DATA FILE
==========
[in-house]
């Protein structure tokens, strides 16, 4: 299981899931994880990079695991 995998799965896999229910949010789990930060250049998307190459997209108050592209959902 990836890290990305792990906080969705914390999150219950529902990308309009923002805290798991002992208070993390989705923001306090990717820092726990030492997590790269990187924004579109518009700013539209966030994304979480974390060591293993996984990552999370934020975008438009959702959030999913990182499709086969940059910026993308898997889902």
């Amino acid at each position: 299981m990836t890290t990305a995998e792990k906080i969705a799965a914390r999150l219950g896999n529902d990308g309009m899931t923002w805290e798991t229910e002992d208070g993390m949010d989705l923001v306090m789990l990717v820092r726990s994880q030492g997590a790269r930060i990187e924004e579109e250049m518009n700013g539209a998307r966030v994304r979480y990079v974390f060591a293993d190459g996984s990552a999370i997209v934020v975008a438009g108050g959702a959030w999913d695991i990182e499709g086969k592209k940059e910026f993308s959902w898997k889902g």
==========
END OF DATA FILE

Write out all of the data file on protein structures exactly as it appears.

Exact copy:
[in-house]
């Protein structure tokens, strides 16, 4: 299981899931994880990079695991 995998799965896999229910949010789990930060250049998307190459997209108050592209959902 990836890290990305792990906080969705914390999150219950529902990308309009923002805290798991002992208070993390989705923001306090990717820092726990030492997590790269990187924004579109518009700013539209966030994304979480974390060591293993996984990552999370934020975008438009959702959030999913990182499709086969940059910026993308898997889902």
């Amino acid at each position: 299981m990836t890290t990305a995998e792990k906080i969705a799965a914390r999150l219950g896999n529902d990308g309009m899931t923002w805290e798991t229910e002992d208070g993390m949010d989705l923001v306090m789990l990717v820092r726990s994880q030492g997590a790269r930060i990187e924004e579109e250049m518009n700013g539209a998307r966030v994304r979480y990079v974390f060591a293993d190459g996984s990552a999370i997209v934020v975008a438009g108050g959702a959030w999913d695991i990182e499709g086969k592209k940059e910026f993308s959902w898997k889902g």